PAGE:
A few days after the incident, Udezue's social media accounts received many supportive messages from the public. Udezue's local Member of Parliament, Tobias Ellwood of the Conservative Party, stated he backed the actions of the police, saying they do a "very difficult job", and that it is important "police don't fear stepping in for fear of reprisals if they get the wrong person". The arrest was compared to the shooting of Jean Charles de Menezes. Entertainment Weekly's Simon Vozick-Levinson described the incident as "something of a cause célèbre". The Guardian's Paul Lewis and Vozick-Levinson said the incident may be an example of racial profiling. Udezue, who is of Nigerian heritage, thought his race was not pivotal to the incident, but should still be considered a part of any investigation.
In 2019, Udezue was interviewed by the CBC in response to Detroit's "AfroFuture Fest" music festival's ticket pricing scheme, in which whites were charged $20, and all other ethnicities $10 per ticket. Udezue criticized the event's organizers, commenting: "Well done intersectional radicals. You've become the very racists you claim to stand against."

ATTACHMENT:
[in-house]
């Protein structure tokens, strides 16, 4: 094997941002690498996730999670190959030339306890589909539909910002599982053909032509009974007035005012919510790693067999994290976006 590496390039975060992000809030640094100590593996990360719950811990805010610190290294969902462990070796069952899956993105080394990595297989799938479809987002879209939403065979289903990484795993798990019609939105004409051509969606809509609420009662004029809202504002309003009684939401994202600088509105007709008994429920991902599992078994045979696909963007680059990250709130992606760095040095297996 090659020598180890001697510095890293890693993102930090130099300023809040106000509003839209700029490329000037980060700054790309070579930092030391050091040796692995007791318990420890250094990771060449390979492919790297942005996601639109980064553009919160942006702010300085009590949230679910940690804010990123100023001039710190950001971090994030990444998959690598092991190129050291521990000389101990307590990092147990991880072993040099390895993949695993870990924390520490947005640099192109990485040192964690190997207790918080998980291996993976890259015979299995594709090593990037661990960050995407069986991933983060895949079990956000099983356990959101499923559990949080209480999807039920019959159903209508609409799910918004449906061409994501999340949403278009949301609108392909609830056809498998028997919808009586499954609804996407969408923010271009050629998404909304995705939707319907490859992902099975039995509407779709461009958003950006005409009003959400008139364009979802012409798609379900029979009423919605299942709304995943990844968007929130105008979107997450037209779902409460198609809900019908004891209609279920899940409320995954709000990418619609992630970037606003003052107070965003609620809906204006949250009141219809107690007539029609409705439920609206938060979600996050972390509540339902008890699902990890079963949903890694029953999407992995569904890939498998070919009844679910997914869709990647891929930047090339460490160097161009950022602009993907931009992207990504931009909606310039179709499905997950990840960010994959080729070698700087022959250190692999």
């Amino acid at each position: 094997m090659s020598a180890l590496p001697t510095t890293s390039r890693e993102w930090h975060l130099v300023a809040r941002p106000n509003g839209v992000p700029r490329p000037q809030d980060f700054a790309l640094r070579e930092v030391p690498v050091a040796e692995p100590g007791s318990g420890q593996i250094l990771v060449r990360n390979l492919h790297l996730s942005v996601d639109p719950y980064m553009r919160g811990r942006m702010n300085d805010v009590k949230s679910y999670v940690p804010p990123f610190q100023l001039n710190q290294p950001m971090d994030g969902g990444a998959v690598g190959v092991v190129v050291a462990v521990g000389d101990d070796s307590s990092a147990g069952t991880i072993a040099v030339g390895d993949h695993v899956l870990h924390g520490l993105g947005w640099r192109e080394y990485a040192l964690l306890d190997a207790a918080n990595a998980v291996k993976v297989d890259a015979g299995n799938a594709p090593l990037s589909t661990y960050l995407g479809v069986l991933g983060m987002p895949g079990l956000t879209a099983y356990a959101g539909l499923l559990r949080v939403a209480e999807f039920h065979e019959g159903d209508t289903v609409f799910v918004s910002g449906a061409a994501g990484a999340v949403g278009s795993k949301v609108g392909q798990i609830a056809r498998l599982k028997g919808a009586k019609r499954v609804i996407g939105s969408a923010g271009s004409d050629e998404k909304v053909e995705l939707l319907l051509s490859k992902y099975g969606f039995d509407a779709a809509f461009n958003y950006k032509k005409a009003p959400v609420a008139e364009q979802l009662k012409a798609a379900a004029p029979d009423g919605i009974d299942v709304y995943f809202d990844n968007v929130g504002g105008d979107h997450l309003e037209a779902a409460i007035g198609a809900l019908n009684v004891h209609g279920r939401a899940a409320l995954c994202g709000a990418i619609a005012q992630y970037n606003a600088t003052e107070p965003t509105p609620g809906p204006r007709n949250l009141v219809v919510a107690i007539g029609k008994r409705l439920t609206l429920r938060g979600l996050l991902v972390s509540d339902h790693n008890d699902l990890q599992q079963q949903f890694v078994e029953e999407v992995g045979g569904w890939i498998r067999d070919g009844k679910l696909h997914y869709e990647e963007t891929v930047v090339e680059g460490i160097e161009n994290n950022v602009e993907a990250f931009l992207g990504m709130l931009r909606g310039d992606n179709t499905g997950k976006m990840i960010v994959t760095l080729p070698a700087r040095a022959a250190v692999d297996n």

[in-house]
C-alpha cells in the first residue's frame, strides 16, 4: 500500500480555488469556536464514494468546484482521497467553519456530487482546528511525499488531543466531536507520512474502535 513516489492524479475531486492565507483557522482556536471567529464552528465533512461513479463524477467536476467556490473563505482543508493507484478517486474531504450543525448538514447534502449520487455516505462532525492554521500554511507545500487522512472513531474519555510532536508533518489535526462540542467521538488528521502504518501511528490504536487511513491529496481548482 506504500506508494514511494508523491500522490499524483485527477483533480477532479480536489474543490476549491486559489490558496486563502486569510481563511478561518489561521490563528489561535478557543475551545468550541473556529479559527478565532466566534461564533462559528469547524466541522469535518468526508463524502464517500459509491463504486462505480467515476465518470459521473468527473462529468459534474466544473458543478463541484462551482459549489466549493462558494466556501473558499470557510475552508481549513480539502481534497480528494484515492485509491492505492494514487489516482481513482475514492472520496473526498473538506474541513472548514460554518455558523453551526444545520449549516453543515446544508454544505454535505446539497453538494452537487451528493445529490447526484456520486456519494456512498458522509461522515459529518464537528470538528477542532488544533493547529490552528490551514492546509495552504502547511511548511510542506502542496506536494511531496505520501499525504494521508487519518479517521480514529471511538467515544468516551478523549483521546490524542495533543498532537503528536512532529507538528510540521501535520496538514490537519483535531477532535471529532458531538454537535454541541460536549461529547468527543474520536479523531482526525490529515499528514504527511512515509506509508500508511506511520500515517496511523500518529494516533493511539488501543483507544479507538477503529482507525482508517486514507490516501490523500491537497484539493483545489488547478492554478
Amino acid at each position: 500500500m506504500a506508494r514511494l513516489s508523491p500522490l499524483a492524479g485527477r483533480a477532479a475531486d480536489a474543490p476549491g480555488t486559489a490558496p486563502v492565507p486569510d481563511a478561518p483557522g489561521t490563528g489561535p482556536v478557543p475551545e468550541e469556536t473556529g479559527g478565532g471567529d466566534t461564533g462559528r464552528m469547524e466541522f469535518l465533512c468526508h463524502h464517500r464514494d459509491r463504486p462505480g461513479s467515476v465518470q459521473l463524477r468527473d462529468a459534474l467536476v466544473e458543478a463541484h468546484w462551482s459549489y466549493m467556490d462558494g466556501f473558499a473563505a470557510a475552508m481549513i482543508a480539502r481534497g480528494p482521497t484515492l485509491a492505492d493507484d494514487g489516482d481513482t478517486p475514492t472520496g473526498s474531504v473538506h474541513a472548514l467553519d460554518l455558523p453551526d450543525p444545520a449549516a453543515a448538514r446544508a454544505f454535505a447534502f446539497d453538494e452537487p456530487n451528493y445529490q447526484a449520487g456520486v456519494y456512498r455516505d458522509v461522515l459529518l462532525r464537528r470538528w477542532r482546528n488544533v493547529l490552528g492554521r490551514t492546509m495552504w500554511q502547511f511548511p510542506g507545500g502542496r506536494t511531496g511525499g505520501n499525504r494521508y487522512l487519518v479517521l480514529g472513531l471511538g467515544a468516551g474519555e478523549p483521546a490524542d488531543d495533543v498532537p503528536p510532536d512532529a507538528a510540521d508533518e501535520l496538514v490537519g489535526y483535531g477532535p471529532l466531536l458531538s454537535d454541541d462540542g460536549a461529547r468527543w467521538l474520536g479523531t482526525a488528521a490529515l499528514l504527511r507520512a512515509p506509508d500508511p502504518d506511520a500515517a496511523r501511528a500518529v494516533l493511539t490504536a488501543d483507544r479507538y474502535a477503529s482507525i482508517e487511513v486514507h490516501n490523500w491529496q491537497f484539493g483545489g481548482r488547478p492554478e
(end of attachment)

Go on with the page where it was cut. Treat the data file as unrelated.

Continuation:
In March 2019, Udezue received media attention after posting on Twitter a video of himself performing a deadlift of 238 kg (525 lb), and subsequently stating he had broken the British women's deadlift record while "identifying as a woman". Shortly thereafter, he made similar comments about the British women's bench press record. The tweets added to the ongoing debate about transgender people in sports. Udezue has said he does not think trans women should be allowed to compete in women's sport. Udezue went on to say he posted the tweets to demonstrate the "fallacies of the arguments on the other side" and commented: "I have seen people saying there is no inherent biological strength difference between men and women. I posted it being a bit tongue-in-cheek, showing what I think is the obvious absurdity of their argument." After he expressed these views, Rosamund Urwin of The Times described Udezue as an "unlikely feminist icon".